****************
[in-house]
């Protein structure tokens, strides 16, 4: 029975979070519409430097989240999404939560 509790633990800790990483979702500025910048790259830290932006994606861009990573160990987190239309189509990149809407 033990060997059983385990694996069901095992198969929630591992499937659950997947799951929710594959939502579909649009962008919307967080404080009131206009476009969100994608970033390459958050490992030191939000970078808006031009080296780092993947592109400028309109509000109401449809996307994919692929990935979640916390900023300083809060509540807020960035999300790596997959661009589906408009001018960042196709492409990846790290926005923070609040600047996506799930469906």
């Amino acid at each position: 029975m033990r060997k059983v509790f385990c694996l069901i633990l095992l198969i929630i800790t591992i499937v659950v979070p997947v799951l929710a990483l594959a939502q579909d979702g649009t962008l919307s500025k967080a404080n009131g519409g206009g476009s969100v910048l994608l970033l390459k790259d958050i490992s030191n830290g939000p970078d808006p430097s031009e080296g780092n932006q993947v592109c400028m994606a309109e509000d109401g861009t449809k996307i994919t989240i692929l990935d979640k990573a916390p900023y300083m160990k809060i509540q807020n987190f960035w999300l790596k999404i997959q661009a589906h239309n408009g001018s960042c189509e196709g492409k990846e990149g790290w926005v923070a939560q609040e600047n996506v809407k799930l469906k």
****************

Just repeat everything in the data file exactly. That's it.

[in-house]
């Protein structure tokens, strides 16, 4: 029975979070519409430097989240999404939560 509790633990800790990483979702500025910048790259830290932006994606861009990573160990987190239309189509990149809407 033990060997059983385990694996069901095992198969929630591992499937659950997947799951929710594959939502579909649009962008919307967080404080009131206009476009969100994608970033390459958050490992030191939000970078808006031009080296780092993947592109400028309109509000109401449809996307994919692929990935979640916390900023300083809060509540807020960035999300790596997959661009589906408009001018960042196709492409990846790290926005923070609040600047996506799930469906």
């Amino acid at each position: 029975m033990r060997k059983v509790f385990c694996l069901i633990l095992l198969i929630i800790t591992i499937v659950v979070p997947v799951l929710a990483l594959a939502q579909d979702g649009t962008l919307s500025k967080a404080n009131g519409g206009g476009s969100v910048l994608l970033l390459k790259d958050i490992s030191n830290g939000p970078d808006p430097s031009e080296g780092n932006q993947v592109c400028m994606a309109e509000d109401g861009t449809k996307i994919t989240i692929l990935d979640k990573a916390p900023y300083m160990k809060i509540q807020n987190f960035w999300l790596k999404i997959q661009a589906h239309n408009g001018s960042c189509e196709g492409k990846e990149g790290w926005v923070a939560q609040e600047n996506v809407k799930l469906k």